Outside of the State Department, the bill calls for a whole-of-government approach to support the proposed special envoy’s work and the normalization agreements.
“The Abraham Accords and related normalization agreements are fundamentally transforming the Middle East and have the potential to grow to Africa, the Indo-Pacific, and beyond. It is in the United States’ interest to expand the circle of friends with Israel,” Risch said in a statement. “Leadership matters. This legislation rightly creates a special envoy, subject to the advice and consent of the Senate, charged with strengthening and expanding the Accords.”
Ernst told Jewish Insider the day before the bill was introduced that the Abraham Accords Caucus had not had formal discussions over the possibility of a dedicated envoy, and that she had not yet taken a position on whether such a role would be appropriate or necessary. An individual familiar with the situation said the bill was not finalized until Thursday.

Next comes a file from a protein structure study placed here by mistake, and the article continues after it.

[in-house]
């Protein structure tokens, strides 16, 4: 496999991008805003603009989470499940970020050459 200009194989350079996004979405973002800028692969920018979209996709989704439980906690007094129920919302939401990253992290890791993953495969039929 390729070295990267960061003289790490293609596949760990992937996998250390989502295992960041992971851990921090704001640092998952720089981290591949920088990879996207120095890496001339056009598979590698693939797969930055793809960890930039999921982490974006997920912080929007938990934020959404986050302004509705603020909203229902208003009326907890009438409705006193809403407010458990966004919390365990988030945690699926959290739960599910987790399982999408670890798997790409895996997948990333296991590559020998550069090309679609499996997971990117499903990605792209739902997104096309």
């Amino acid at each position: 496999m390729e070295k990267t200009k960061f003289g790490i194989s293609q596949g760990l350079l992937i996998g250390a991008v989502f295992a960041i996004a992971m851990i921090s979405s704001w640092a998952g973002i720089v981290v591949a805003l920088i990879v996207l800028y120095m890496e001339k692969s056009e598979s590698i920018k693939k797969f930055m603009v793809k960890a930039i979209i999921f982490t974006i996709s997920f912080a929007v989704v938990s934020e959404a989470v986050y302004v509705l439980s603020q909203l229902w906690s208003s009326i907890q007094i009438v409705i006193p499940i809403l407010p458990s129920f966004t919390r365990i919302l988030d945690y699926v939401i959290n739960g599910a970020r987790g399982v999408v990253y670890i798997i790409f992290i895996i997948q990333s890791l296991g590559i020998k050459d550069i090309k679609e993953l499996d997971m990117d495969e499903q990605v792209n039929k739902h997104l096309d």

“I’m proud to help introduce this bipartisan bill that would establish a presidential envoy to lead the United States’ efforts to deepen and expand normalization, strengthen our cybersecurity cooperation with Abraham Accords countries, and advance regional economic integration that provides tangible benefits to people across the Middle East,” Rosen said in a statement.
With an eye toward economic cooperation, the bill calls on the administration to negotiate a “comprehensive economic framework” among Negev Forum and Abraham Accords members, with goals including improving supply chains, synchronizing regulations, bringing in foreign investment, promoting renewable energy and advancing digital integration.